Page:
More than $71,000 lost to new scam variants in first half of June

Several new scam variants have been detected since the start of June, with the authorities issuing numerous warning alerts. ST PHOTO: THADDEUS ANG

SINGAPORE - The start of June signals the start of the corporate tax filing season and the school holidays.

But it appears to be hunting season for scammers too.

Several new scam variants have been detected since the start of the month, with the authorities issuing numerous alerts warning the public to be wary.

In the first half of June, 67 victims have already lost more than $71,000 to the new variants.

The Inland Revenue Authority of Singapore (Iras) issued three advisories within a week, with each alerting about a different variant.

The variants involve spoofed e-mails with suspicious attachments, fraudulent e-mails and calls from scammers impersonating Iras officers, and WhatsApp calls from fake accounts which have the Iras logo in their profile pictures.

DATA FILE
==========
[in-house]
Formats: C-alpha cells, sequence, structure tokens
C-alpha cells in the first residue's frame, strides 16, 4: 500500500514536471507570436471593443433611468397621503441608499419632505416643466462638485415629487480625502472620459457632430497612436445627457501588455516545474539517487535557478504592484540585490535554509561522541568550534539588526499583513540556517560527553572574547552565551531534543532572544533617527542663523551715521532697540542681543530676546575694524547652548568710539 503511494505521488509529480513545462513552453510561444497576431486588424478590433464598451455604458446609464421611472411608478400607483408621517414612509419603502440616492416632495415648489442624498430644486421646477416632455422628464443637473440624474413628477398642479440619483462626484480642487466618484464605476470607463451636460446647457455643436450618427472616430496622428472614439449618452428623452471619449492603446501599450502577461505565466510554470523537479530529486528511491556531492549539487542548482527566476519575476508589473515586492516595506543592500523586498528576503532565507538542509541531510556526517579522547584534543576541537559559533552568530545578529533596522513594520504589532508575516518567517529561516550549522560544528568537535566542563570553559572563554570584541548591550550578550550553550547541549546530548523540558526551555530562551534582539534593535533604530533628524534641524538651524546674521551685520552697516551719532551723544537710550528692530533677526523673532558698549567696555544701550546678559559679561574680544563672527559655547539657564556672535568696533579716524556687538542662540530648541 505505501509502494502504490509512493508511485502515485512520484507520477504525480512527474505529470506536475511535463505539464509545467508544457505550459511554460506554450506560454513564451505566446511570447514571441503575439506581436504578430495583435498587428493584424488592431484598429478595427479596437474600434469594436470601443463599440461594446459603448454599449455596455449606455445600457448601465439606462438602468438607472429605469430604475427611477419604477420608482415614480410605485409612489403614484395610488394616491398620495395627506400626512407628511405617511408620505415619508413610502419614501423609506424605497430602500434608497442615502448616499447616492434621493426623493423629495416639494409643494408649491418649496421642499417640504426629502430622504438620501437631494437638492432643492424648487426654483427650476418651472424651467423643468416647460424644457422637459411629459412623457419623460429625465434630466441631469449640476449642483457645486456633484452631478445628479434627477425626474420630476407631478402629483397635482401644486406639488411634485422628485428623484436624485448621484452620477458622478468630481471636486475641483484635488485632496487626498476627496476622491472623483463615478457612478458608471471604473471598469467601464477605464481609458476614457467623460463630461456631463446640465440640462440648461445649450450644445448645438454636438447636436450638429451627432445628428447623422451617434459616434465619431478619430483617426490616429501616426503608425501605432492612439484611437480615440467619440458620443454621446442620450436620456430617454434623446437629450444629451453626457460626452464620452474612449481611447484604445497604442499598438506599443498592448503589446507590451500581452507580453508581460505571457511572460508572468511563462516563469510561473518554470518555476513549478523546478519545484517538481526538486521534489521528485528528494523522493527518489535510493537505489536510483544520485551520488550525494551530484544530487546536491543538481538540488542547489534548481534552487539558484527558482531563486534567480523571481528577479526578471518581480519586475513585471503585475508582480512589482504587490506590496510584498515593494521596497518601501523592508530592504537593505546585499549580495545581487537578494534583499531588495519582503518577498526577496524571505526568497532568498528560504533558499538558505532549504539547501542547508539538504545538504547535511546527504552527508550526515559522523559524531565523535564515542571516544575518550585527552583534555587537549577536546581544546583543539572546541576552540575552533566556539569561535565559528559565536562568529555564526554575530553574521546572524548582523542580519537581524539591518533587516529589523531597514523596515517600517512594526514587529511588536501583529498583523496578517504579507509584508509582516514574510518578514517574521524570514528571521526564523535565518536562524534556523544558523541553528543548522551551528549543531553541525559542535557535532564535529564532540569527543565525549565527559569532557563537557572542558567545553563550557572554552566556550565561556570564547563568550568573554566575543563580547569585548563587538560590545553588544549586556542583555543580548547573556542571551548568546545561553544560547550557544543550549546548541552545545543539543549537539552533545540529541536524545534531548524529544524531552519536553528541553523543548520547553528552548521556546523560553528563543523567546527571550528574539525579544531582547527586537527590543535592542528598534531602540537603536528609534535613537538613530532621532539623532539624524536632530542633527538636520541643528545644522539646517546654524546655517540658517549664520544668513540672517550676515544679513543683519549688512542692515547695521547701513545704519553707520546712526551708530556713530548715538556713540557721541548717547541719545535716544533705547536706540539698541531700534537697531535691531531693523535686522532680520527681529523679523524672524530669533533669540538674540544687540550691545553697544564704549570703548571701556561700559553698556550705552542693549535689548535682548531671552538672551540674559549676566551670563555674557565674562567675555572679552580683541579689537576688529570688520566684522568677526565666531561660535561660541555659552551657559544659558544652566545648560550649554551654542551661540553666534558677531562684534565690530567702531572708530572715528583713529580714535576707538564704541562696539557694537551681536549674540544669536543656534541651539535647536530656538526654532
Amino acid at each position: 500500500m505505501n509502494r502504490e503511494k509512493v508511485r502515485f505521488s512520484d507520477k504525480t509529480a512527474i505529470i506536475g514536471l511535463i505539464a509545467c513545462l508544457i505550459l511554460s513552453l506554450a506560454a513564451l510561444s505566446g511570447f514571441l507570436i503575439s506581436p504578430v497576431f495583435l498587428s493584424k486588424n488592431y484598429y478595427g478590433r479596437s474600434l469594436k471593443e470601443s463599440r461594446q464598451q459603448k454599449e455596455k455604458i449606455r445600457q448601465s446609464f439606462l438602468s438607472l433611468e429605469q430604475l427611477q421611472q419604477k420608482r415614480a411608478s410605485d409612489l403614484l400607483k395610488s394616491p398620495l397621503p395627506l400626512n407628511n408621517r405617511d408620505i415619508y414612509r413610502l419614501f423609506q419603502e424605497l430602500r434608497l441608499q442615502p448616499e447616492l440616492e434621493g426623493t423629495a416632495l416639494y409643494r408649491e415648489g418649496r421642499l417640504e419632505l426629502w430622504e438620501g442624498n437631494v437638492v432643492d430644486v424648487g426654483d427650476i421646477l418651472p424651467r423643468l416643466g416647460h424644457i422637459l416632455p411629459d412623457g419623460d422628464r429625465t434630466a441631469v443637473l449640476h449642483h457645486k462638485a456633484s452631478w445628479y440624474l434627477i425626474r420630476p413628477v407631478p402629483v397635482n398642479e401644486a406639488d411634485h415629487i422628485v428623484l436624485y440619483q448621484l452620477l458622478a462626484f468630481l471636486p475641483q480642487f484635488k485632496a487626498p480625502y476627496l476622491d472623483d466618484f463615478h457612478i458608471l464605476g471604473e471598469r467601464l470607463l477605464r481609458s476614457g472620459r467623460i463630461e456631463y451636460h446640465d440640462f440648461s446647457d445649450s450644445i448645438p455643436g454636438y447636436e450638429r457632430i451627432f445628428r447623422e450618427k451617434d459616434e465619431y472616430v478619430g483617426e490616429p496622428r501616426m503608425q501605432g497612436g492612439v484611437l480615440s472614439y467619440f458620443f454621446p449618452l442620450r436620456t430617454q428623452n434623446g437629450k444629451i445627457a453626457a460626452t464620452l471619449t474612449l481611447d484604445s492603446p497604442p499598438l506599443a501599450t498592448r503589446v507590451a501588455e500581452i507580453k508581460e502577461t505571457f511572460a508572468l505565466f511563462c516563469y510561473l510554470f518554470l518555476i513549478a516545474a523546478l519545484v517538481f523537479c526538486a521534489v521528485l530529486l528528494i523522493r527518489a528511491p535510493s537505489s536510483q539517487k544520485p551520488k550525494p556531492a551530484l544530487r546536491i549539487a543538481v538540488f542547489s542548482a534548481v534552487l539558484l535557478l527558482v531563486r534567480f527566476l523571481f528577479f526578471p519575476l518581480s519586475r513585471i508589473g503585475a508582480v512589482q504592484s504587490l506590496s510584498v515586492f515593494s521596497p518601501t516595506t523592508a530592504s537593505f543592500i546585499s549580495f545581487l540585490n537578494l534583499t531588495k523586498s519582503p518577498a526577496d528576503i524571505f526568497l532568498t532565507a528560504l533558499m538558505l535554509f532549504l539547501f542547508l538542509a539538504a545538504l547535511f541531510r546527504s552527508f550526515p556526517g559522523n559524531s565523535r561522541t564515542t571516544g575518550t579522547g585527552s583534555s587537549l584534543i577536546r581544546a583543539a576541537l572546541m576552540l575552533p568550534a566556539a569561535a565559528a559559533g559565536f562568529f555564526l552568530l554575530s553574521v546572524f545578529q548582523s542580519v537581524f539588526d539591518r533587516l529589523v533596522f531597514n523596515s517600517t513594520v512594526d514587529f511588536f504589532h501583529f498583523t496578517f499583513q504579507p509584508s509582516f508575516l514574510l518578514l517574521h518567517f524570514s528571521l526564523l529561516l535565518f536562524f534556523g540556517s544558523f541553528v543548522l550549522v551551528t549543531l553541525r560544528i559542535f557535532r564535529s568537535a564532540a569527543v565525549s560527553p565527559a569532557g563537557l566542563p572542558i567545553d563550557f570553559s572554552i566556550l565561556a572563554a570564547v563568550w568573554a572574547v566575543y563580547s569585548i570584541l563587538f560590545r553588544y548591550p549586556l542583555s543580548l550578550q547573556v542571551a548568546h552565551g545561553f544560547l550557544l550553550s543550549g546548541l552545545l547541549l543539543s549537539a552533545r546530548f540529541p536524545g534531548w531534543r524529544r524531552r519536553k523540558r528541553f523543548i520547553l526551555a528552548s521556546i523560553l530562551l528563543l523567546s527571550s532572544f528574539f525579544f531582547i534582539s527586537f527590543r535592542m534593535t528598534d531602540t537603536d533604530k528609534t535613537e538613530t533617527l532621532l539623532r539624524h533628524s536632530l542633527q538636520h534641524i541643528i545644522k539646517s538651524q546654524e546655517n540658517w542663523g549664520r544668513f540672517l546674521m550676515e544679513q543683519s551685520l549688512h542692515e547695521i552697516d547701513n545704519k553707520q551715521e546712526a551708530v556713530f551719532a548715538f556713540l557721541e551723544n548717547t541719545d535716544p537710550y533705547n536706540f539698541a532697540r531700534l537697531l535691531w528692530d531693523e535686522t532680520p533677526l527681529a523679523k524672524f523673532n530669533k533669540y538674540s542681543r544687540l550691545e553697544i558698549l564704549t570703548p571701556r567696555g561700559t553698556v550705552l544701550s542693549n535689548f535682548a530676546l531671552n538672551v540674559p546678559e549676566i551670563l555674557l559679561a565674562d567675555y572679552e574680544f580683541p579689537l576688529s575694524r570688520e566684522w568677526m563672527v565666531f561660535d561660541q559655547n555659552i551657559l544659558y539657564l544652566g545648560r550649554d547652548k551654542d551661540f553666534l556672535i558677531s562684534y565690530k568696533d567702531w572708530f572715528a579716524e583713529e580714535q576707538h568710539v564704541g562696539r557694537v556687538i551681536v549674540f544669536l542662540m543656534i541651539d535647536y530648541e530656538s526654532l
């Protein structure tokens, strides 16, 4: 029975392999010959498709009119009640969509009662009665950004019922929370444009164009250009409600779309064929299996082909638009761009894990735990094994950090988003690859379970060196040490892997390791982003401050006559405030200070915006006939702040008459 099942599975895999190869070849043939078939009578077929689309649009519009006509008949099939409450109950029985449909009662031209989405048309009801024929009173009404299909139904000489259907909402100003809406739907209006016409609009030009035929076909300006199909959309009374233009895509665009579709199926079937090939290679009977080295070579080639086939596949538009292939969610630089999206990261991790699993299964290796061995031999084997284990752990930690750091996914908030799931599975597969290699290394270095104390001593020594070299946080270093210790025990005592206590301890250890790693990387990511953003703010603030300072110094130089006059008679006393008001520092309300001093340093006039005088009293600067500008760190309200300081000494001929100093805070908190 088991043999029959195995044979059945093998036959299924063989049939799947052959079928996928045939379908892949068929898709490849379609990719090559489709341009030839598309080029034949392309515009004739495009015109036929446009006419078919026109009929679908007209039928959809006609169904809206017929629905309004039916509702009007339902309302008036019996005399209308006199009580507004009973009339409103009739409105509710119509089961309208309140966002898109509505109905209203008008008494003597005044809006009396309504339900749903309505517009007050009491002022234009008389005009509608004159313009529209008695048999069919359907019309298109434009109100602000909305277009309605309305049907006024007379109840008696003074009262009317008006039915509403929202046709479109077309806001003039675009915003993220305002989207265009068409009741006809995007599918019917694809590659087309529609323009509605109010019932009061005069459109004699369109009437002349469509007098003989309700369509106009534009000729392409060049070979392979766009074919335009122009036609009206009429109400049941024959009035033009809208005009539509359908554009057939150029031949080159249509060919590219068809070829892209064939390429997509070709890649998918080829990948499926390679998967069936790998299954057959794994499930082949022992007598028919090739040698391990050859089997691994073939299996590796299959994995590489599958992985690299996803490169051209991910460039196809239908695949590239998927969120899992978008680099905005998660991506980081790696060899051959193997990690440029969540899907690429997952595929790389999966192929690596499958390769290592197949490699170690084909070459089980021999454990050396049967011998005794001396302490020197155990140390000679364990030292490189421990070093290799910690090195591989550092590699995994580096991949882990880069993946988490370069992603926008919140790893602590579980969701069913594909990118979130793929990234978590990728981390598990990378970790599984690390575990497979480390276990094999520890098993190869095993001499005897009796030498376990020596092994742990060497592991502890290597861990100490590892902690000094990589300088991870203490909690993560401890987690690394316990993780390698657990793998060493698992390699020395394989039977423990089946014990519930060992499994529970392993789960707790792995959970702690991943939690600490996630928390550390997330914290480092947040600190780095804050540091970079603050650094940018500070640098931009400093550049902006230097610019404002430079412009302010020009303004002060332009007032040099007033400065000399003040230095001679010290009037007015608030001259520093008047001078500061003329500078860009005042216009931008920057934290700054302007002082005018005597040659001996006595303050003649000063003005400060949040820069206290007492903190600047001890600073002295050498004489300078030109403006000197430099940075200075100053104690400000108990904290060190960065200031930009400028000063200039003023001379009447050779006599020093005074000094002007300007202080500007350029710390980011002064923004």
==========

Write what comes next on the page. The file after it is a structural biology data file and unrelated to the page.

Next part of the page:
As travel picks up during the school holidays, scammers have also incorporated the names of travel agencies such as Chan Brothers Travel, WTS Travel and CTC Travel, into their ploys.

The Straits Times reported on June 9 about scammers impersonating staff from these agencies offering part-time roles.

The police have also warned this month of several new phishing scam variants.

A utilities phishing scam saw crooks impersonating officers from PUB and SP Group, convincing victims to click on a link and provide personal and banking details to purportedly get a bill refund.

Another variant saw scammers pretending to be cleaning service providers on social media, convincing victims to download malware which stole their personal and banking information from their phones.

DBS Bank is currently fighting a scam campaign targeting its customers.

So far, more than 60 victims have already lost more than $60,000 in total to the scams which involve unsolicited SMSes from senders with names like "SG-DBS" and "DBS-Notice".

Eight people have since been arrested for their alleged involvement.

Members of the public can visit for more information or call the Anti-Scam Hotline on 1800-722-6688.

Anyone with information on scams can call the police hotline on 1800-255-0000.

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